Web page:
Digital original
I find it very interesting that, while Ingrid and I had worked together extensively from 1998 - 1999, it was only in 2003, after her return to Nova Scotia from the West Coast, that I began to make portraits of her that really looked like her. I wonder if this is because over the intervening years she grew more into her skin, or if I grew into mine. Regardless, I am increasingly pleased with the portraits I have been making of her, and this image is no exception.
Digital original, 7image stitch
While I have often worked with multiple models outdoors, it isn't very often that I use the models in contact poses; this focuses the attention on the two models alone, as opposed to presenting them as figures in the landscape. In this case, however, it worked well; as landscape, the wind-blown water of Long Lake, was simply a minimalist plane upon which to work with the Nude. This approach worked well with the digital camera - the elongated poses created by working so low to the water were perfect for working up as stitches, and most of the images of the later half of the session were produced in this way.

August 03, 2003

Natasha at Herring Cove

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Natasha and I had planned to work at the coast this afternoon, but when the day turned out to be wet and foggy, there was some doubt whether we should venture out; while I have previously worked with a view camera in the rain, it is not an easy venture, as more attention must be given to keeping the equipment dry than to the actual making of the images. When the time came to set out, I decided to leave the 8"x10" camera at home, and just work with the EOS 10D; the smaller camera would be easier to keep dry, and faster to work with, making the most of our time if the rain did actually come.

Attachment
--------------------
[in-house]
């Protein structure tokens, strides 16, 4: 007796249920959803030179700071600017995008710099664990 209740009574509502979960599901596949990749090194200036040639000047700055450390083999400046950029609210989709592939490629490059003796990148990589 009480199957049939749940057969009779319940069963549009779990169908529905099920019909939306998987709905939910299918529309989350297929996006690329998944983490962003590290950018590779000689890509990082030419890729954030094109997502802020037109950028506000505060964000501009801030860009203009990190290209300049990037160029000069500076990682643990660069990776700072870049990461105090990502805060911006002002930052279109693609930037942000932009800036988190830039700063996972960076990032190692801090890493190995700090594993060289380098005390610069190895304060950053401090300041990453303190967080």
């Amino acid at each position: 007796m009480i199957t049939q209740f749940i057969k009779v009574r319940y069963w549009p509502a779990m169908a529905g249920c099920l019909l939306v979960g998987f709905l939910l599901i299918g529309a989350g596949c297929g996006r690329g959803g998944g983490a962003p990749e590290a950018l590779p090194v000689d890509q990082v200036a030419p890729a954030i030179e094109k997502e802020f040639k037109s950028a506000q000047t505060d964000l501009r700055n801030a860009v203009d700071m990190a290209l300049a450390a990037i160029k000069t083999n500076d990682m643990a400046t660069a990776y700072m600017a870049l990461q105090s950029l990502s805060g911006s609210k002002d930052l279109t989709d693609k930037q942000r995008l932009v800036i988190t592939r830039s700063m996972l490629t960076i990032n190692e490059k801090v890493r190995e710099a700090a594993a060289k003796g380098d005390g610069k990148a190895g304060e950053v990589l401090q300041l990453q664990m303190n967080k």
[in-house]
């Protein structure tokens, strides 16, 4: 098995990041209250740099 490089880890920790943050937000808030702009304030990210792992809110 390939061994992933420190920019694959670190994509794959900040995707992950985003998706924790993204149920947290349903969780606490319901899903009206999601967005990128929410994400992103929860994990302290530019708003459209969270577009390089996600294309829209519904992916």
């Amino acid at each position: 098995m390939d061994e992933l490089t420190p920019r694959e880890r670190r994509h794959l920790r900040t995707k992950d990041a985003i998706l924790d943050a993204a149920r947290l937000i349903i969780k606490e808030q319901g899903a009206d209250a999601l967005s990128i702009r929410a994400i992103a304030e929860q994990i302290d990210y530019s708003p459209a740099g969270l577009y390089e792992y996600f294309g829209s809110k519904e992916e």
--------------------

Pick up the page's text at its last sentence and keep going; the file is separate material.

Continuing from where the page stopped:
Digital original
Over the session, we gradually worked from the rocks below the path, to those right by the ocean. The images of Natasha on the rocks were quick and successful, with many of them playing with the merging of the body with the rocks, but it was when we moved to working right by the ocean that the images really started to sing. The combination of Natasha's fair skin, the richly textured rocks, and the roll of the waves and surf all came together to create a series of very striking images. Because the ocean was quite sedate, we were able to work right next to it with little concern for the waves; this permitted me to work with wider angle lenses, and get a stronger sense of perspective between the model, in the foreground, and the ocean behind her.